I recently completed the Berklee College “Music for Wellness” course on Coursera. I learned how music can impact your mood, health and well- being. When we listen to music that we enjoy, we impact the brain in a positive way by releasing feel-good neurochemicals like serotonin and dopamine. Relaxing music can impact the parasympathetic nervous system and allow us to “rest and digest”, de-stress and recuperate. In the class we created playlists, lists of individual songs to play for various themes such as sleep and relaxation.
A 2018-2019 study, conducted by researchers at the University of California-San Diego believes that on a daily basis people are inundated with the equivalent amount of 34 Gb (gigabytes) of information, a sufficient quantity to overload a laptop within a week https://www.tech21century.com/the-human-brain-is-loaded-daily-with-34-gb-of-information/
Being bombarded by all that information each and every day can trigger stress, physical pain and cognitive decline. I’m currently working on a new playlist, one I can use as an antodote for Information Overload to help relax my brain, stimulate my parasympathic nervous system and release those feel good neurochemicals.
Over the years I developed a communication mantra to keep things “Simple, Essential, and Consumable” in order to be more efficient and effective in communicating and achieving my objectives, and to combat information overload. Simply put, information communication should be:
Simple – straightforward, uncomplicated, easy to understand
Essential – absolutely necessary, extremely important
Consumable – rich and engaging content that is relevant to the recipient and easy to access and comprehend
Challenge your self with these concepts on a regular basis and streamline your own communication style in an effort to reduce information overload and be more efficient and effective in achieving your objectives.
Will WFH increase or decrease Information Overload? (m. bariff 9-14-20)
Work From Home (WFH) was claimed to empower knowledge workers with more flexible work hours and improved productivity from elimination of travel to/from the office. Have you experienced these and more benefits? Consider these factors in your personal assessment:
- Have you established with peer workers a clearly communicated boundary for hours when you will accept voice and written messages? If not, distraction can lower productivity and increase stress.
- If your job includes monitoring some aspect of operations, e.g., sales, manufacturing, delivery, call center activities, what is the frequency of updates? Are you experiencing FOMO or adapted to your WFH environment? Have you discovered your “sweet spot” for balancing “need to know” with information overload?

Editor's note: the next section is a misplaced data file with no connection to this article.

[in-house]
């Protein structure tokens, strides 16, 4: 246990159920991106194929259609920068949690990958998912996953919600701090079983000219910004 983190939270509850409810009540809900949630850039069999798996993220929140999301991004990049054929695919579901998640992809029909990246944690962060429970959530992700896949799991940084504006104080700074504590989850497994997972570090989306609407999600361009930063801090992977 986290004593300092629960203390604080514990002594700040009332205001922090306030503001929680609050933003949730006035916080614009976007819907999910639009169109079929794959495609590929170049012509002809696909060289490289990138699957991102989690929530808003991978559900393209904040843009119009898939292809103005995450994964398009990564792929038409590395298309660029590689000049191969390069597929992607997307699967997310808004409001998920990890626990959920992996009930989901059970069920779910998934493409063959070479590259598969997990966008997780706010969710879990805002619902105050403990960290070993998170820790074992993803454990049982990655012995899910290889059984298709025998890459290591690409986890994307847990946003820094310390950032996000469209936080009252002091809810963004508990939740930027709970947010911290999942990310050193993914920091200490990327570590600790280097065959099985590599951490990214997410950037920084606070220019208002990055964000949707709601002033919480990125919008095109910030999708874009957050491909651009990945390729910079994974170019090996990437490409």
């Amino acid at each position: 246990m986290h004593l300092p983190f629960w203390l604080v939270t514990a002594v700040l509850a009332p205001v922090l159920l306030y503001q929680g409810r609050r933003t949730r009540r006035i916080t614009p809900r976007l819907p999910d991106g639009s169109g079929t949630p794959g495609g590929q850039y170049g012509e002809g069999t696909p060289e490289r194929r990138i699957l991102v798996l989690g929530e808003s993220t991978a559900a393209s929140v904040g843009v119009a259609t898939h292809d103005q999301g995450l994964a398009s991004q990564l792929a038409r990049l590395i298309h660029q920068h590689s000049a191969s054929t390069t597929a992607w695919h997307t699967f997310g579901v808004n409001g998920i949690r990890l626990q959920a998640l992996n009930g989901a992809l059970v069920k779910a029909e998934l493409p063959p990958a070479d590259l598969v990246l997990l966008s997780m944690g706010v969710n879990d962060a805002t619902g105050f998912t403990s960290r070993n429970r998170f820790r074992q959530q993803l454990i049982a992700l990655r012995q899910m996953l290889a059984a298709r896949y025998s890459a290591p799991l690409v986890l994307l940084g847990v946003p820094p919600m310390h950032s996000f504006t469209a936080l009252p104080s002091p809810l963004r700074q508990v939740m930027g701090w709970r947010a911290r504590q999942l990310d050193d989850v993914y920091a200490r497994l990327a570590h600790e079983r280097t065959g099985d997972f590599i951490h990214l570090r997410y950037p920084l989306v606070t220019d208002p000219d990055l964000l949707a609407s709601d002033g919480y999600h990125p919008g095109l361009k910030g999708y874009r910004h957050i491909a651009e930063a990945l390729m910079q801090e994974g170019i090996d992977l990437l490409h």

- Status updates initiated by your request
- Continuous real-time feed
- Pre-set frequency of automated reporting
- Periodic reporting with exception alerts
- Another approach?
- Have you experienced “task scope leakage” from WFH during COVID? Has your organization reduced the size of the workforce increasing demands upon the remaining employees? Each additional task demand typically is accompanied by additional information to be processed. If YES, how do you cope along with maintaining your mental and physical health? Do you have a formal tool for organizing and prioritizing your work demands, e. g., Eisenhower Box (2X2 table) within which you classify demands by Importance and Urgency? Refer to: https://www.eisenhower.me/eisenhower-matrix/
- Does your organization value an acceptable quality of the data available to the workforce, e. g. “single source of truth” from accurate, current and consistent data? If not, you probably waste time reconciling inconsistent data. Have you and your work colleagues communicated your concerns to senior management describing how judgments and decision-making quality and time to complete could improve?
- Is your WFH setting ergonomically appropriate? Does your employer provide financial support to create an appropriate WFH workplace? Some guidance from Mayo Clinic: https://www.mayoclinic.org/healthy-lifestyle/adult-health/in-depth/office-ergonomics/art-20046169 This may be another source of WFH stress impacting your activity performance.
- A recent Slack “State of Work” survey (https://slack.com/state-of-work ) and specific recommendations for addressing WFH Information overlaod:
7. An “eye opener” recent study of 2,000 knowledge workers in the U.K. revealed:
Additionally, ‘information overload’ is contributing to stress levels on a daily basis: 18% of respondents are stressed by ‘information overload’ across devices, 8% feel they can’t unplug and are dealing with information 24/7, and another 8% feel overwhelmed with too many data sources and apps to check each day.